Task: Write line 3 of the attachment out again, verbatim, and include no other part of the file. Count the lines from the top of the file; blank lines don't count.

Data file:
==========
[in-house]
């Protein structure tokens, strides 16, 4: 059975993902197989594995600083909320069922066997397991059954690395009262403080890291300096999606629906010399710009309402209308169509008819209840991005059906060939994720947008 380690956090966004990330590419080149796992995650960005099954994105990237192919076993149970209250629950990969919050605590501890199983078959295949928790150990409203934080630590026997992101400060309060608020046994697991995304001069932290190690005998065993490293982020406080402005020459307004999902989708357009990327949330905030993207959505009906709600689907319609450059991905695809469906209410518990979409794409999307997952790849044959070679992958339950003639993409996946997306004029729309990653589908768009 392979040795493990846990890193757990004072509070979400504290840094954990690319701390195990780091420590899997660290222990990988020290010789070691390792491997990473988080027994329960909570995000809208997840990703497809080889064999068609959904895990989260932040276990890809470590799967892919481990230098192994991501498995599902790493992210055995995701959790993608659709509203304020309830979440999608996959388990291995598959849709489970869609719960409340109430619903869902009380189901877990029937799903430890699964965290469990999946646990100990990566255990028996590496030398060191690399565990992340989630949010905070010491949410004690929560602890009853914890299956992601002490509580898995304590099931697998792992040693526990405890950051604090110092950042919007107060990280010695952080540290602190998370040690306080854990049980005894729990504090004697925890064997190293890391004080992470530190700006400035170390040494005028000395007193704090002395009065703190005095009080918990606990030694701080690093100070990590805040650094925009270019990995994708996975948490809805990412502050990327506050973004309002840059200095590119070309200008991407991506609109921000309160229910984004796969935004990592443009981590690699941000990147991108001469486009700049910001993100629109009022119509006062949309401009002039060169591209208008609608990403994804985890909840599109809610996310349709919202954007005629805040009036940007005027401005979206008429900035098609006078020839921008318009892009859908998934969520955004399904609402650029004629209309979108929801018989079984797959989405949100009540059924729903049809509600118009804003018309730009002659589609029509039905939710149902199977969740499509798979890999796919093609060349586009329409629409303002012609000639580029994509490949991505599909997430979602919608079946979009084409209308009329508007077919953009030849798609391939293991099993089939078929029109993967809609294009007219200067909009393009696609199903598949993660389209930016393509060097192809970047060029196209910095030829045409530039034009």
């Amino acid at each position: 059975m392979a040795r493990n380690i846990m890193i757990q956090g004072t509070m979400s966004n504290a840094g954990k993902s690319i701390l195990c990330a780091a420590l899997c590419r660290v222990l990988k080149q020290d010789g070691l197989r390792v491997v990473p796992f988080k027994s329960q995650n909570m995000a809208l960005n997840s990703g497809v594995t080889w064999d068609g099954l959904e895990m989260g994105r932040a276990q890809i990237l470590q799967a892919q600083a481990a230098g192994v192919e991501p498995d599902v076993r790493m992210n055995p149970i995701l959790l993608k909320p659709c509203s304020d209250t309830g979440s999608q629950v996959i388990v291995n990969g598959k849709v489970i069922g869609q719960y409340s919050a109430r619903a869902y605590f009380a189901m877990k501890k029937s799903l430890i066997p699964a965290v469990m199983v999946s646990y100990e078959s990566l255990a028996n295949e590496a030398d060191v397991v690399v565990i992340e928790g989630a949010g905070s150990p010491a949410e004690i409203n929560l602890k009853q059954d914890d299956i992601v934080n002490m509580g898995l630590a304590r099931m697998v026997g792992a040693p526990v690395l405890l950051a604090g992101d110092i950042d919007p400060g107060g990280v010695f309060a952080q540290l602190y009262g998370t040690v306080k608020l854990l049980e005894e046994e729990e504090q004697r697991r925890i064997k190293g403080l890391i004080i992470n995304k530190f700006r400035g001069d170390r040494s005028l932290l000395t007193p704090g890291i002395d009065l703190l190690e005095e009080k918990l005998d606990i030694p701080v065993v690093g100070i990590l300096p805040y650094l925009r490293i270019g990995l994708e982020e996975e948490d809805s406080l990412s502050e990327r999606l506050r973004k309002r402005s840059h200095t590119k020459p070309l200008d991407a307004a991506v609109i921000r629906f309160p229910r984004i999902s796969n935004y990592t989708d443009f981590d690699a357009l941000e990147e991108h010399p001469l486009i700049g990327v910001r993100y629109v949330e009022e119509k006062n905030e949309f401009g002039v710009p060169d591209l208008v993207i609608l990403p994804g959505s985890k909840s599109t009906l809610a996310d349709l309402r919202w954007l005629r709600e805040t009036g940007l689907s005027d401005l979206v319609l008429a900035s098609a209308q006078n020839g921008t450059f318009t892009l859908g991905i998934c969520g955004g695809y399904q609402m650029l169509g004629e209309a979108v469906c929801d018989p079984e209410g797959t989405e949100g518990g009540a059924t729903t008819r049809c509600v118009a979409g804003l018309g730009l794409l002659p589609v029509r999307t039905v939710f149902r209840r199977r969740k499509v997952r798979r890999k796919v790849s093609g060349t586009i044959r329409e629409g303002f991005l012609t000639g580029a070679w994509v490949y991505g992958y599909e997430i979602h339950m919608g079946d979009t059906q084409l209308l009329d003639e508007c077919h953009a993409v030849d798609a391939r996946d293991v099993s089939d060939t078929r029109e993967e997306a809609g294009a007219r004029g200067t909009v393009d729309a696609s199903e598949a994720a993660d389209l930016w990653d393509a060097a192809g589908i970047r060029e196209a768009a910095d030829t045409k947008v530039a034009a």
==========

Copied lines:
């Amino acid at each position: 059975m392979a040795r493990n380690i846990m890193i757990q956090g004072t509070m979400s966004n504290a840094g954990k993902s690319i701390l195990c990330a780091a420590l899997c590419r660290v222990l990988k080149q020290d010789g070691l197989r390792v491997v990473p796992f988080k027994s329960q995650n909570m995000a809208l960005n997840s990703g497809v594995t080889w064999d068609g099954l959904e895990m989260g994105r932040a276990q890809i990237l470590q799967a892919q600083a481990a230098g192994v192919e991501p498995d599902v076993r790493m992210n055995p149970i995701l959790l993608k909320p659709c509203s304020d209250t309830g979440s999608q629950v996959i388990v291995n990969g598959k849709v489970i069922g869609q719960y409340s919050a109430r619903a869902y605590f009380a189901m877990k501890k029937s799903l430890i066997p699964a965290v469990m199983v999946s646990y100990e078959s990566l255990a028996n295949e590496a030398d060191v397991v690399v565990i992340e928790g989630a949010g905070s150990p010491a949410e004690i409203n929560l602890k009853q059954d914890d299956i992601v934080n002490m509580g898995l630590a304590r099931m697998v026997g792992a040693p526990v690395l405890l950051a604090g992101d110092i950042d919007p400060g107060g990280v010695f309060a952080q540290l602190y009262g998370t040690v306080k608020l854990l049980e005894e046994e729990e504090q004697r697991r925890i064997k190293g403080l890391i004080i992470n995304k530190f700006r400035g001069d170390r040494s005028l932290l000395t007193p704090g890291i002395d009065l703190l190690e005095e009080k918990l005998d606990i030694p701080v065993v690093g100070i990590l300096p805040y650094l925009r490293i270019g990995l994708e982020e996975e948490d809805s406080l990412s502050e990327r999606l506050r973004k309002r402005s840059h200095t590119k020459p070309l200008d991407a307004a991506v609109i921000r629906f309160p229910r984004i999902s796969n935004y990592t989708d443009f981590d690699a357009l941000e990147e991108h010399p001469l486009i700049g990327v910001r993100y629109v949330e009022e119509k006062n905030e949309f401009g002039v710009p060169d591209l208008v993207i609608l990403p994804g959505s985890k909840s599109t009906l809610a996310d349709l309402r919202w954007l005629r709600e805040t009036g940007l689907s005027d401005l979206v319609l008429a900035s098609a209308q006078n020839g921008t450059f318009t892009l859908g991905i998934c969520g955004g695809y399904q609402m650029l169509g004629e209309a979108v469906c929801d018989p079984e209410g797959t989405e949100g518990g009540a059924t729903t008819r049809c509600v118009a979409g804003l018309g730009l794409l002659p589609v029509r999307t039905v939710f149902r209840r199977r969740k499509v997952r798979r890999k796919v790849s093609g060349t586009i044959r329409e629409g303002f991005l012609t000639g580029a070679w994509v490949y991505g992958y599909e997430i979602h339950m919608g079946d979009t059906q084409l209308l009329d003639e508007c077919h953009a993409v030849d798609a391939r996946d293991v099993s089939d060939t078929r029109e993967e997306a809609g294009a007219r004029g200067t909009v393009d729309a696609s199903e598949a994720a993660d389209l930016w990653d393509a060097a192809g589908i970047r060029e196209a768009a910095d030829t045409k947008v530039a034009a």